Unit 4 - Duty of Care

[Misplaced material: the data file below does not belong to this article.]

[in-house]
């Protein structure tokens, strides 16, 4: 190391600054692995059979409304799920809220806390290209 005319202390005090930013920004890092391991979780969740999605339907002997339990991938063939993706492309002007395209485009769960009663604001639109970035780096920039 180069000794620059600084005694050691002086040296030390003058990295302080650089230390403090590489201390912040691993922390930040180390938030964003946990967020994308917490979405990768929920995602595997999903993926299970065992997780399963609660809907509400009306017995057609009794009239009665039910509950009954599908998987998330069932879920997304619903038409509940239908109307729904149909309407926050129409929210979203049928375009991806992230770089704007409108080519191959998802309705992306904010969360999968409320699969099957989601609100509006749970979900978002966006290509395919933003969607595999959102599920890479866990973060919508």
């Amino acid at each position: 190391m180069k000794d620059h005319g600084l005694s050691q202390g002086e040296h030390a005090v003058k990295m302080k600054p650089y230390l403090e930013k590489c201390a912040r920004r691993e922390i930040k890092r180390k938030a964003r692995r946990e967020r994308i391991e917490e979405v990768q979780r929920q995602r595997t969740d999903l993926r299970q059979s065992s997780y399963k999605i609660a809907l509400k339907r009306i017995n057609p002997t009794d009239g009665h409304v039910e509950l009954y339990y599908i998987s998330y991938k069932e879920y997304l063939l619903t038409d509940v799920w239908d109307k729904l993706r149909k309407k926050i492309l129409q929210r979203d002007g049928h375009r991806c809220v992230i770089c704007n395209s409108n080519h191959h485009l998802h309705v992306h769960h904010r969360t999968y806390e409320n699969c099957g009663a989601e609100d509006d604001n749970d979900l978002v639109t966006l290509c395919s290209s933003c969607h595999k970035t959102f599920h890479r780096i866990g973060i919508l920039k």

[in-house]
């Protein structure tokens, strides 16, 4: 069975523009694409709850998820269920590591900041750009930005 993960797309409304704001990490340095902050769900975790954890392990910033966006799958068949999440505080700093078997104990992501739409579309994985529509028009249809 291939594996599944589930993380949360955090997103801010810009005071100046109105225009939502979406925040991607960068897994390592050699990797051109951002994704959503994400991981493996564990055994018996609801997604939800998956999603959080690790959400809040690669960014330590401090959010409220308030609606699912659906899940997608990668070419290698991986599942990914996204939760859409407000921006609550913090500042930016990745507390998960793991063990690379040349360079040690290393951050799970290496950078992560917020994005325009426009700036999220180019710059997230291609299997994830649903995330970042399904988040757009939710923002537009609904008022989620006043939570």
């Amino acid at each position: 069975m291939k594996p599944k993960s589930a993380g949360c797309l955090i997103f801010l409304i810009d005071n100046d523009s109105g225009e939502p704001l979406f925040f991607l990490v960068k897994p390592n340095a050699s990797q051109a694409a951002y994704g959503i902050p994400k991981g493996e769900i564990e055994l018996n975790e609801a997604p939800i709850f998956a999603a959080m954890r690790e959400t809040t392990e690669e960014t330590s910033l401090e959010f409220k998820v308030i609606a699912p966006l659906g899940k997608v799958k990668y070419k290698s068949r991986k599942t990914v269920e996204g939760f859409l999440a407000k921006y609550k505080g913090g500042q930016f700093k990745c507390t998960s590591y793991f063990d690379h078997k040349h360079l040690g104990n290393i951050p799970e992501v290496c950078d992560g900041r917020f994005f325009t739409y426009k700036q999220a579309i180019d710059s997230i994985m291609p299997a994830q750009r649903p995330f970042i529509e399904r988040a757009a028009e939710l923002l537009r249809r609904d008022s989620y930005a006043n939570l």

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Charlotte Green Unit 4 04/07/15 1.1 A duty of care is the requirement that all health and social care professionals, and organisations providing health and care services, must put the interests of the people who use their services first. They also have to do everything in their power to them from harm. Your duty of care underpins everything that you do: it’s what underlines the code of practice and it should be built into you practice on a day to day level. Exercising your duty of care is also a legal requirement. 1.2 Knowing that you must exercise your duty of care towards everyone you work with provides a clear guide to how you should behave, and how much you consider those you work with. Following a code of practices and thinking about your duty of care means that your practices will be safer because you will stop to think if you are working in the best interest of the person you are supporting and if you are keeping them from harm. 2.1 Exercising a duty of care is not about wrapping people in cotton wool or preventing them from taking any risks. Just participating in everyday life involves risks – for example, crossing the road is a risky business. There has to be a balance and you need to consider the risks. 2.2 The purpose of a risk assessment is not to remove the risk, but to take reasonable steps to reduce them. The process involves looking at the risk, and considering what can be done to make it less likely that the risk will become a reality. 2.3 Your first port of call if unsure about what to do if you are exercising your duty of care is to consult your manager. They should be able to advise you about the best approaches to take. You could also contract your regulator for advice about how to implement the code of practice. 3.1 Complaints to an organisation are an important part of the monitoring process and they should be considering as part

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